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How A Town Heals From Mass Tragedy

 

In the aftermath of the mass homicides of Newtown, CT, I wondered how a town collectively heals after such events.  We have innumerable examples from which to draw for purposes of discussion. What follows is not an exhaustive account, but a sampling of how each tragedy blossomed into positive remembrances.

The primary element,  the motivation in each of these true life occurrences was that the focus was on the humanity and goodness of the victim(s) lost versus the event itself.

The Aftermath of July 23, 2007: The Petit Family Murders:

 

Petit family

Petit Family (photo CBS News)

Following a rampage that included stalking, kidnapping, bank robbery, physical restraint, sexual assault/rape, torture ,murder and arson of Dr. William Petit,  Jr and the three Petit women/girls, the State of Connecticut was shaken to its core. Cries for the death penalty for both offenders and an outpouring of collective grief and support were initiated by people around the globe. That one man could survive and ultimately carry on with life is a major miracle.  How did the sleepy town of Cheshire begin and continue on the path of recovery?

Examples:

1) Within the Cheshire playground, Bartlem Park, lined with inscribed bricks, there is one that reads, “In Memory of the Petits;”

2) Cheshire Academy: Employer of Wife/Mother Jennifer Hawk-Petit. (a former nurse), created memorial garden in her name;

3) Creation of the Petit Family Foundation whose multiple missions include the sponsoring of scholarships in the areas of women pursuing careers in science, families of violent crime and Multiple Sclerosis. (Jennifer Hawk- Petit suffered from MS); Also:

The Aftermath of Columbine High School:

Shooting at Columbine High School

Shooting at Columbine High School (AP Photo/Rocky Mountain News, Rodolfo Gonzalez/file)

April 20, 1999 A rampage by two crazed, depressed male students who were outcasts with a death wish with grandiose ideas to make an unforgettable impact on the world before they went down. The bomb failed, but the bullets seemingly never stopped until 12 students, and one teacher was shot dead, 21 others were injured.

  • The Greater Littletown Youth Initiative: After 13 years, this group composed of school personnel. Mental health professionals, law enforcement and citizens continue to meet every Friday to discuss their children, issues and preventative measures to forestall future attacks: A strong emphasis is placed specifically on “Blueprint” programs.
  • A powerful “Lie-down protest” with dozens of participants by the steps of the State Capital the day after the shootings to plead for tougher gun laws.
  •  Rachael’s Challenge: An outgrowth of kindness and compassion begun at the muddle school level- Anti-bullying;
  • Columbine CD Producer Announces New CD Project Honoring Life of Columbine Victim:
  • A new CD project has been launched by Columbine CD producer honoring the life and legacy of Rachel Joy Scott, the student who gained much notoriety from her death in the tragedy at Columbine High School.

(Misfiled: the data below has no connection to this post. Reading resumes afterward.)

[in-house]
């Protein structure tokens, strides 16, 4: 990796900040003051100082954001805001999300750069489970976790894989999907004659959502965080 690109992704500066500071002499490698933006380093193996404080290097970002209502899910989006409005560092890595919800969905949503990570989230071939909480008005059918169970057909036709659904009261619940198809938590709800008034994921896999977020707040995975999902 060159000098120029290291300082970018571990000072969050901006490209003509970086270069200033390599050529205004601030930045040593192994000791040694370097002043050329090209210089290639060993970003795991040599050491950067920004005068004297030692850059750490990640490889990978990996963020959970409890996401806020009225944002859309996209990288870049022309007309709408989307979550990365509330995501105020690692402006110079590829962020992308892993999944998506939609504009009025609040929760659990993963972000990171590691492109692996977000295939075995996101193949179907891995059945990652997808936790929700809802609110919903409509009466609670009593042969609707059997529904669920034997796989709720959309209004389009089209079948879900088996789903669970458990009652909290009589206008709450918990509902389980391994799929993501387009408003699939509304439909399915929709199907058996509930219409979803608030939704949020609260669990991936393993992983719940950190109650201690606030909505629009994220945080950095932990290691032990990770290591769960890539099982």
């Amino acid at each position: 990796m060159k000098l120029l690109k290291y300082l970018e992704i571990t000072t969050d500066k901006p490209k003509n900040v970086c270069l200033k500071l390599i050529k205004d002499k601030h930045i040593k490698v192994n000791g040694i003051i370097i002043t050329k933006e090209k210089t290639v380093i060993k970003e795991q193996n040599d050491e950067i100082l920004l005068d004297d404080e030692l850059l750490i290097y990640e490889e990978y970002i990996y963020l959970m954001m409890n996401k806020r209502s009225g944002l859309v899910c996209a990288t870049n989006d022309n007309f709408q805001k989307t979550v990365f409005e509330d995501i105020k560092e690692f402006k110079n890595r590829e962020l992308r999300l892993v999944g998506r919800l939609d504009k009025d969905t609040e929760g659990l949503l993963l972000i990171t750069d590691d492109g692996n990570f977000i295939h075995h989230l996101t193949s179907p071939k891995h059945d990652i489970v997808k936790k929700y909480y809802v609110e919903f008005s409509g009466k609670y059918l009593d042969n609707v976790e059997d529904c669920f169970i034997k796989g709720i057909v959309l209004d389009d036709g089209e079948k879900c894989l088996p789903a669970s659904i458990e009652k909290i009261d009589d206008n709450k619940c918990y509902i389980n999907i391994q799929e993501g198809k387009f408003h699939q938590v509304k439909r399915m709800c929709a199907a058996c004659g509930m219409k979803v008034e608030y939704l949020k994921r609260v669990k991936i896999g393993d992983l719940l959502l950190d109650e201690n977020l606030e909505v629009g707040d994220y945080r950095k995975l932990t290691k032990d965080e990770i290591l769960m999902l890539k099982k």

• Honoring Daniel Welcome to the Daniel Mauser website. This site is dedicated to the memory of Daniel Conner Mauser. Daniel was taken from us in the tragic massacre at Columbine High School on April 20th, 1999.
  • The 10th Anniversary of The Columbine Massacre: About 1,000 people gathered for a sunset memorial service at Clement Park, next to the school, where survivors, relatives and current students reflected on the massacre. A dove was released for each of the 13 victims as principal Frank DeAngelis read their names.

 The Aftermath of the Virginia Polytechnical Institute and State University Rampage Shootings

Remembering Virginia Tech Shooting

Remembering Virginia Tech Shooting

On April 16, 2007, 32 students and faculty were killed on campus and 17 others injured in two separate attacks by a deranged student. The massacre prompted the state of Virginia to close legal loopholes that had previously allowed Cho, an individual adjudicated as mentally unsound, to purchase handguns without detection by the National Instant Criminal Background Check System (NICS). The incident prompted schools nationwide to install state-of-the-art notification systems that would broadcast warnings to cellphones, electronic bulletin boards, e-mail accounts and social media. Virginia Tech, especially, began responding to any campus threat.

  • Day of Remembrance: We Remember: Organized runs, candlelight vigils, picnics poetry, music and other events have been part of the remembrance every year…
  • The Annual Day of Remembrance & Website: 32 students and faculty members who were tragically taken from their loved ones and our community on April 16, 2007. They ranged in age from 18 to 76 and represented a variety of academic areas, faith and ethnic groups
  • VT Engage: The Community Learning Initiative: Includes a variety of service projects and grants to inspire VT students to become part of the larger community.
  • The Office of Support & Recovery was initiated after the massacre to facilitate support, commemoration activities, student alerts and provide counseling;